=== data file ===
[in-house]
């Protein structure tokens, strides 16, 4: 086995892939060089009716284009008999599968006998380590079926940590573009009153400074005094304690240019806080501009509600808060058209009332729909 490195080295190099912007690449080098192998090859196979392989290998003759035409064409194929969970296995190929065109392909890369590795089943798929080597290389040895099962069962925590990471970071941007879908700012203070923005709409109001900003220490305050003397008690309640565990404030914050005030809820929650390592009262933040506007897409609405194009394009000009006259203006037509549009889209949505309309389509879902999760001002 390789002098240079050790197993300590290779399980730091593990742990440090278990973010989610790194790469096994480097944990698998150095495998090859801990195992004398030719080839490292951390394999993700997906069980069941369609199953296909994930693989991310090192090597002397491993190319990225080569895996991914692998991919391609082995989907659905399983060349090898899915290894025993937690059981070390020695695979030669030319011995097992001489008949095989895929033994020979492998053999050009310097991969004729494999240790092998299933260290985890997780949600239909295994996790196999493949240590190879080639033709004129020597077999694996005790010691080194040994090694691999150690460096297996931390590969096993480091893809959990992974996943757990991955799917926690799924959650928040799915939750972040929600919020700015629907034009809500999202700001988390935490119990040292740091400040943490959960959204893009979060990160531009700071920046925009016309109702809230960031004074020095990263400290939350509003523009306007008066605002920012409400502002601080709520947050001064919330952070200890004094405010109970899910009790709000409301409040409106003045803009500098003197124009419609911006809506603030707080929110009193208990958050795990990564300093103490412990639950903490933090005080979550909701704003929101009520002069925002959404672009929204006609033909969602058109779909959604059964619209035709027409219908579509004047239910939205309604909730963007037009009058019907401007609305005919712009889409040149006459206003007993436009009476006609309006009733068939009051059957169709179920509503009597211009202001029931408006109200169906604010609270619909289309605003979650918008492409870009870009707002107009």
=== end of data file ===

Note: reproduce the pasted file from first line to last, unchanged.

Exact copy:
[in-house]
């Protein structure tokens, strides 16, 4: 086995892939060089009716284009008999599968006998380590079926940590573009009153400074005094304690240019806080501009509600808060058209009332729909 490195080295190099912007690449080098192998090859196979392989290998003759035409064409194929969970296995190929065109392909890369590795089943798929080597290389040895099962069962925590990471970071941007879908700012203070923005709409109001900003220490305050003397008690309640565990404030914050005030809820929650390592009262933040506007897409609405194009394009000009006259203006037509549009889209949505309309389509879902999760001002 390789002098240079050790197993300590290779399980730091593990742990440090278990973010989610790194790469096994480097944990698998150095495998090859801990195992004398030719080839490292951390394999993700997906069980069941369609199953296909994930693989991310090192090597002397491993190319990225080569895996991914692998991919391609082995989907659905399983060349090898899915290894025993937690059981070390020695695979030669030319011995097992001489008949095989895929033994020979492998053999050009310097991969004729494999240790092998299933260290985890997780949600239909295994996790196999493949240590190879080639033709004129020597077999694996005790010691080194040994090694691999150690460096297996931390590969096993480091893809959990992974996943757990991955799917926690799924959650928040799915939750972040929600919020700015629907034009809500999202700001988390935490119990040292740091400040943490959960959204893009979060990160531009700071920046925009016309109702809230960031004074020095990263400290939350509003523009306007008066605002920012409400502002601080709520947050001064919330952070200890004094405010109970899910009790709000409301409040409106003045803009500098003197124009419609911006809506603030707080929110009193208990958050795990990564300093103490412990639950903490933090005080979550909701704003929101009520002069925002959404672009929204006609033909969602058109779909959604059964619209035709027409219908579509004047239910939205309604909730963007037009009058019907401007609305005919712009889409040149006459206003007993436009009476006609309006009733068939009051059957169709179920509503009597211009202001029931408006109200169906604010609270619909289309605003979650918008492409870009870009707002107009």